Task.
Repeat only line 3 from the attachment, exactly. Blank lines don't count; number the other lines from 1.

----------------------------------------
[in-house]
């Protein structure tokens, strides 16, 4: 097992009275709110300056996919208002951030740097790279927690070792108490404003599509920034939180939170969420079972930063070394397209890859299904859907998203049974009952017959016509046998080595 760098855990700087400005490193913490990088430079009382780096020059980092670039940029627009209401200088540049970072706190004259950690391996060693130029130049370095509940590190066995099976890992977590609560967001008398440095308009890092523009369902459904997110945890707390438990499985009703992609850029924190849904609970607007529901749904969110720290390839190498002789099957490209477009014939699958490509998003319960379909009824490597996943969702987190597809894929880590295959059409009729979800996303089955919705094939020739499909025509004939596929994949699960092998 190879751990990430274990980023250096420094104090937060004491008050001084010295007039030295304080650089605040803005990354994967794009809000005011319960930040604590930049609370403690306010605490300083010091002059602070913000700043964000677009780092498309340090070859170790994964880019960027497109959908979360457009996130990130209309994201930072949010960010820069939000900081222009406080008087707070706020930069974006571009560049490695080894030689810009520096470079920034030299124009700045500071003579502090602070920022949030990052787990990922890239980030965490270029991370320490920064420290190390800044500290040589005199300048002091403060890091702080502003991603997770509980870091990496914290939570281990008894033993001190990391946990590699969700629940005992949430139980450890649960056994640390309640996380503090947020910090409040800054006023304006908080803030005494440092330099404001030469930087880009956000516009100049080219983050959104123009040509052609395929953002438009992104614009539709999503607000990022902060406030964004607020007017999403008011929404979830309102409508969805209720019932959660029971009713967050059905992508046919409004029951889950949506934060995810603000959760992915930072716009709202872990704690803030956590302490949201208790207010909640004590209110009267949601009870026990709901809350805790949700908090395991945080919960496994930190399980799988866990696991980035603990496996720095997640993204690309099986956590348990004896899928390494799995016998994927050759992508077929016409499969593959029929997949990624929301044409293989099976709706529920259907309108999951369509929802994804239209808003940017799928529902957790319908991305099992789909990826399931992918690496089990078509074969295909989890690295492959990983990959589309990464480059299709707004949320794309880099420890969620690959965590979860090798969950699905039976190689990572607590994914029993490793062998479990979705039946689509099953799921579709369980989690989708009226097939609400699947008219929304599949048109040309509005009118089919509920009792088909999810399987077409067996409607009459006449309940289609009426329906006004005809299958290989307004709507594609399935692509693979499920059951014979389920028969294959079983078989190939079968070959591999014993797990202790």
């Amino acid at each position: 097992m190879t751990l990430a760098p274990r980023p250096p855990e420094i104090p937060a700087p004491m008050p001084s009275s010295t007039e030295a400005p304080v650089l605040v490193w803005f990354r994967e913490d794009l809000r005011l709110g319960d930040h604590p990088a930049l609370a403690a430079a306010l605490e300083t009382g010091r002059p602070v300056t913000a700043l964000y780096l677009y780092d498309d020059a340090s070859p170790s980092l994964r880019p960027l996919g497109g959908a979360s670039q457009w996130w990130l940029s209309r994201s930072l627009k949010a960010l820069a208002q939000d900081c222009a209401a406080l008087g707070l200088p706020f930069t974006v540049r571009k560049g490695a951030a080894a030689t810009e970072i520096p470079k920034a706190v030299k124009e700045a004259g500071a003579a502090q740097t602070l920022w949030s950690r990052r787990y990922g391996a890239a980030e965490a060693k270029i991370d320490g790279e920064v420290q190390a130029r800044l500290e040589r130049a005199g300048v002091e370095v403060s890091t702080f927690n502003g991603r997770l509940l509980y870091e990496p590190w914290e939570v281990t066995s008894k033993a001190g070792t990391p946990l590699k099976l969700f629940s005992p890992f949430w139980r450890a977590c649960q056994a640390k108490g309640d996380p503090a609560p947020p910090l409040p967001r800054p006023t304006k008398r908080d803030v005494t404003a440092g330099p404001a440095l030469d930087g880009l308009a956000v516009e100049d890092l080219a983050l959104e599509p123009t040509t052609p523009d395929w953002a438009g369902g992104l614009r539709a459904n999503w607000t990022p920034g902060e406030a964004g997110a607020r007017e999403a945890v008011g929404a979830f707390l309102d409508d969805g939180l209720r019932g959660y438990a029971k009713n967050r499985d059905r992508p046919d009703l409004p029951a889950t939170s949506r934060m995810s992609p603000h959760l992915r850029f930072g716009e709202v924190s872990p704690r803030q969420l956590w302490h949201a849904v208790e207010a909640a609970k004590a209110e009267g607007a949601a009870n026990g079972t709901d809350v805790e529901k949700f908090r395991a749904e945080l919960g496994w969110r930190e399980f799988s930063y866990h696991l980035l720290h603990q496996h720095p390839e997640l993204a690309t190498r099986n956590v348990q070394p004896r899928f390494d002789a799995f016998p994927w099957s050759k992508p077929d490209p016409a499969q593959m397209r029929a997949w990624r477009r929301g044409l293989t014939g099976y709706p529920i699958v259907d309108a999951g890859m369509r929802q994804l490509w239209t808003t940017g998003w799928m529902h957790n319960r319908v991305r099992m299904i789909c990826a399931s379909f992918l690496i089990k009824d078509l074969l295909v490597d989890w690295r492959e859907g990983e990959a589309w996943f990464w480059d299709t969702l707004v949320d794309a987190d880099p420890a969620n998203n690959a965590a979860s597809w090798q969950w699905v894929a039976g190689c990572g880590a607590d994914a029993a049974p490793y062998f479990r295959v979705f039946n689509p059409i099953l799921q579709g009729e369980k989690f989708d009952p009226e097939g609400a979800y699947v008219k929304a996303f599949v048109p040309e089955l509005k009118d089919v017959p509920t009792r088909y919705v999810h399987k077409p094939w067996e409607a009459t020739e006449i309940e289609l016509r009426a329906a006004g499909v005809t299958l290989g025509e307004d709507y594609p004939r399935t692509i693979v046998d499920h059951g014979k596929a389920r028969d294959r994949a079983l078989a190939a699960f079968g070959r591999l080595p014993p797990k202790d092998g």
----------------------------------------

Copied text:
């Amino acid at each position: 097992m190879t751990l990430a760098p274990r980023p250096p855990e420094i104090p937060a700087p004491m008050p001084s009275s010295t007039e030295a400005p304080v650089l605040v490193w803005f990354r994967e913490d794009l809000r005011l709110g319960d930040h604590p990088a930049l609370a403690a430079a306010l605490e300083t009382g010091r002059p602070v300056t913000a700043l964000y780096l677009y780092d498309d020059a340090s070859p170790s980092l994964r880019p960027l996919g497109g959908a979360s670039q457009w996130w990130l940029s209309r994201s930072l627009k949010a960010l820069a208002q939000d900081c222009a209401a406080l008087g707070l200088p706020f930069t974006v540049r571009k560049g490695a951030a080894a030689t810009e970072i520096p470079k920034a706190v030299k124009e700045a004259g500071a003579a502090q740097t602070l920022w949030s950690r990052r787990y990922g391996a890239a980030e965490a060693k270029i991370d320490g790279e920064v420290q190390a130029r800044l500290e040589r130049a005199g300048v002091e370095v403060s890091t702080f927690n502003g991603r997770l509940l509980y870091e990496p590190w914290e939570v281990t066995s008894k033993a001190g070792t990391p946990l590699k099976l969700f629940s005992p890992f949430w139980r450890a977590c649960q056994a640390k108490g309640d996380p503090a609560p947020p910090l409040p967001r800054p006023t304006k008398r908080d803030v005494t404003a440092g330099p404001a440095l030469d930087g880009l308009a956000v516009e100049d890092l080219a983050l959104e599509p123009t040509t052609p523009d395929w953002a438009g369902g992104l614009r539709a459904n999503w607000t990022p920034g902060e406030a964004g997110a607020r007017e999403a945890v008011g929404a979830f707390l309102d409508d969805g939180l209720r019932g959660y438990a029971k009713n967050r499985d059905r992508p046919d009703l409004p029951a889950t939170s949506r934060m995810s992609p603000h959760l992915r850029f930072g716009e709202v924190s872990p704690r803030q969420l956590w302490h949201a849904v208790e207010a909640a609970k004590a209110e009267g607007a949601a009870n026990g079972t709901d809350v805790e529901k949700f908090r395991a749904e945080l919960g496994w969110r930190e399980f799988s930063y866990h696991l980035l720290h603990q496996h720095p390839e997640l993204a690309t190498r099986n956590v348990q070394p004896r899928f390494d002789a799995f016998p994927w099957s050759k992508p077929d490209p016409a499969q593959m397209r029929a997949w990624r477009r929301g044409l293989t014939g099976y709706p529920i699958v259907d309108a999951g890859m369509r929802q994804l490509w239209t808003t940017g998003w799928m529902h957790n319960r319908v991305r099992m299904i789909c990826a399931s379909f992918l690496i089990k009824d078509l074969l295909v490597d989890w690295r492959e859907g990983e990959a589309w996943f990464w480059d299709t969702l707004v949320d794309a987190d880099p420890a969620n998203n690959a965590a979860s597809w090798q969950w699905v894929a039976g190689c990572g880590a607590d994914a029993a049974p490793y062998f479990r295959v979705f039946n689509p059409i099953l799921q579709g009729e369980k989690f989708d009952p009226e097939g609400a979800y699947v008219k929304a996303f599949v048109p040309e089955l509005k009118d089919v017959p509920t009792r088909y919705v999810h399987k077409p094939w067996e409607a009459t020739e006449i309940e289609l016509r009426a329906a006004g499909v005809t299958l290989g025509e307004d709507y594609p004939r399935t692509i693979v046998d499920h059951g014979k596929a389920r028969d294959r994949a079983l078989a190939a699960f079968g070959r591999l080595p014993p797990k202790d092998g």